A Deadly Emotional Disease

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Despite remarkable advances in the treatment of mild mood and anxiety disorders in recent years, many people with severe depression do not find relief. An estimated 16 percent of Americans suffer from some form of major depressive illness at some point in their lifetimes. The primary symptoms include a profoundly depressed mood for at least two weeks, markedly diminished interest in daily activities, significant disruption of appetite and sleep, visible psychomotor problems, an inability to concentrate, and feelings of worthlessness. “In its most serious form, major depressive disorder impairs a person’s ability to act as [his] own agent, to function in [her] life relationships and work,” explains Alexander Vuckovic, assistant clinical professor of psychiatry and medical director of The Pavilion at McLean Hospital. About half of the people who get the disorder fall into this acute and potentially deadly category. According to the most recent edition of psychiatry’s Diagnostic and Statistical Manual, 15 percent of people with severe major depressive disorder die by suicide. “That’s 30,000 deaths a year,” Vuckovic points out; depression is the third-greatest killer of young Americans, after automobile accidents and AIDS.

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Psychiatry by Prescription

Major depression strikes people across the sociodemographic spectrum, but recovery rates vary considerably from individual to individual. A recent nationwide study, funded by the National Institute of Mental Health, determined that 70 percent of patients with major depression do not experience complete remission of symptoms after initial treatment with a selective serotonin reuptake inhibitor (SSRI). Researchers found that a good antidepressant response correlated with being well educated, employed, married, white, and female, with few complicating problems; factors such as co-occurring anxiety, substance abuse or physical disorders, and poverty contributed to a poor response. The six-year study, known as STAR*D (Sequenced Treatment Alternatives to Relieve Depression) aimed to determine the effectiveness of standard treatment protocols and to develop systematic methods for identifying which drug (and non-drug) therapies work for which patients. Preliminary results showed that enlisting patient participation in their own treatment—through the use of self-assessment scales for depressive symptoms and medication side-effects—increased the rate of full recovery for chronic patients.

Evidence suggests that prompt alleviation of depression may significantly benefit a patient’s long-term quality of life. Left untreated, depression can inflict a serious physical toll. According to associate professor of psychiatry Gregory Fricchione, associate chief of psychiatry at Massachusetts General Hospital (MGH), major depressive illness doubles a person’s risk of heart disease. “There’s an unholy alliance between depression and coronary artery disease,” he says. “If you have a heart attack, you are at a higher risk for depression, and serious depression in turn increases your risk of subsequent heart attacks.” Fricchione addresses this dangerous interplay in a new book, The Heart-Mind Connection, coauthored with Windsor Ting.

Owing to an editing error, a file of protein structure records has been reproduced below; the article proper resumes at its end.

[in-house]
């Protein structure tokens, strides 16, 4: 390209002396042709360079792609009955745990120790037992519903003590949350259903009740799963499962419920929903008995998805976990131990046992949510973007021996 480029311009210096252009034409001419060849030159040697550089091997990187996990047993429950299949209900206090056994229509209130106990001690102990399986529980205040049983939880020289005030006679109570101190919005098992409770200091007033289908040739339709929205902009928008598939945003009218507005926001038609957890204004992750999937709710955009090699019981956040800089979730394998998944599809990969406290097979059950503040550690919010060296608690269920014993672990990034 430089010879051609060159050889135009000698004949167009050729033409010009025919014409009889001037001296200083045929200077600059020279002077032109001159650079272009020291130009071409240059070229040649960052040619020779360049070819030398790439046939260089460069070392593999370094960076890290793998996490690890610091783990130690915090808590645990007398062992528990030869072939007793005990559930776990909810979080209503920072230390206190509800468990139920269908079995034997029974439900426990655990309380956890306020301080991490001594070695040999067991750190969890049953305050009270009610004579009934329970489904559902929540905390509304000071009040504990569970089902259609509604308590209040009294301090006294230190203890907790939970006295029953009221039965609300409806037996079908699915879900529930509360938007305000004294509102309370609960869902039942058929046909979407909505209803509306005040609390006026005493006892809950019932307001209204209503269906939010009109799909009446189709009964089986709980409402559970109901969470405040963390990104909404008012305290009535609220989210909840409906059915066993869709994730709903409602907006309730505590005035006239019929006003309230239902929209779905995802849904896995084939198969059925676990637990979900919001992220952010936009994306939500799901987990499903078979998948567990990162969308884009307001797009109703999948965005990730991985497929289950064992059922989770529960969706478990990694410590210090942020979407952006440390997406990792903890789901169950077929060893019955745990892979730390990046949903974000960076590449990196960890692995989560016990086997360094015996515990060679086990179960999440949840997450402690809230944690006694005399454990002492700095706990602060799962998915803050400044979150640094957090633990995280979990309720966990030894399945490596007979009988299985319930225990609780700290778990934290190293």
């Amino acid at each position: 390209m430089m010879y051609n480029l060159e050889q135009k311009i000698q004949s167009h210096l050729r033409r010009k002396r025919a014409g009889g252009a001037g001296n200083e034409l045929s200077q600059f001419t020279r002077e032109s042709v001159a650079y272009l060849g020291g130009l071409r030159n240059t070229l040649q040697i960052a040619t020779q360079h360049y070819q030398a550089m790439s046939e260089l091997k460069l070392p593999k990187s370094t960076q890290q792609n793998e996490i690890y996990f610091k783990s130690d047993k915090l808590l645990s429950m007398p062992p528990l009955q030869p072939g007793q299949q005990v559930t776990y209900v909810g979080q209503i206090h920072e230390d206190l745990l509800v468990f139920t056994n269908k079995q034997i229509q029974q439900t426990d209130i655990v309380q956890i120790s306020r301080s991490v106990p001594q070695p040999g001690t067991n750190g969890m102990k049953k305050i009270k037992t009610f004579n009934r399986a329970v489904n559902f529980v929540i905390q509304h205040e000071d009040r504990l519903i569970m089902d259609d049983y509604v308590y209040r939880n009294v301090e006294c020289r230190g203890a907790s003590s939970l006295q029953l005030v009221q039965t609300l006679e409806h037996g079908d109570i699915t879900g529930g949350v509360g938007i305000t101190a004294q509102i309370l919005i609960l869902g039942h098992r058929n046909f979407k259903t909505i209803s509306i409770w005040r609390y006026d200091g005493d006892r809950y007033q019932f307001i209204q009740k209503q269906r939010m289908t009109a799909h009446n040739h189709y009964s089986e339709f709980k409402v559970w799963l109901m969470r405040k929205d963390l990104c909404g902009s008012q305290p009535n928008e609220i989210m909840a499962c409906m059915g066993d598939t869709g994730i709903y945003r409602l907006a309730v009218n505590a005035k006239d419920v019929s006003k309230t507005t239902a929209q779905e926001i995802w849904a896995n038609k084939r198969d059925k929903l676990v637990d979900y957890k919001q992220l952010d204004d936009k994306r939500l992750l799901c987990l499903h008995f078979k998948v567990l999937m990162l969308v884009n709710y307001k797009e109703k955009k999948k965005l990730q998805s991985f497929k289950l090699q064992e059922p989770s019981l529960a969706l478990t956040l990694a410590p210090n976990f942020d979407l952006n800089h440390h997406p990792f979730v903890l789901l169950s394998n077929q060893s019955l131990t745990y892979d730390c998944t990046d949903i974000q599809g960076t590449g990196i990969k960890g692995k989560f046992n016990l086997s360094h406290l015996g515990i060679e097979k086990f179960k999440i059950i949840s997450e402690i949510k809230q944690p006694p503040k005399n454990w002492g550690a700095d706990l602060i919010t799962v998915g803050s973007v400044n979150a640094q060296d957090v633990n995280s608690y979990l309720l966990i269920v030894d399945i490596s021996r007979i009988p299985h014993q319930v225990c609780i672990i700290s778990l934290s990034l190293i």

Recurrent major depressive episodes may also lead to residual neurological impairments, according to recent studies cited by professor of psychiatry Maurizio Fava, associate chief of psychiatry for clinical research and director of the Depression Clinical and Research Program at MGH. “Some researchers believe that the duration of depressive symptoms may contribute to the presence of cognitive symptoms that may not abate despite effective antidepressant treatment,” wrote Fava in 2003 in the Journal of Clinical Psychiatry. One recent study found that depressed patients who’d suffered multiple depressive bouts had reductions in the brain’s hippocampal volume, which correlated with poor performance on memory tests.

Depression’s impact on individuals is cumulative. “There’s a long-term price to pay for leaving depression untreated,” Fricchione says. “There’s a risk of dysthymic disorder, which means the sufferer will have chronic lower-than-normal mood. With each episode [of depression], it becomes increasingly difficult to get back to baseline well-being.”

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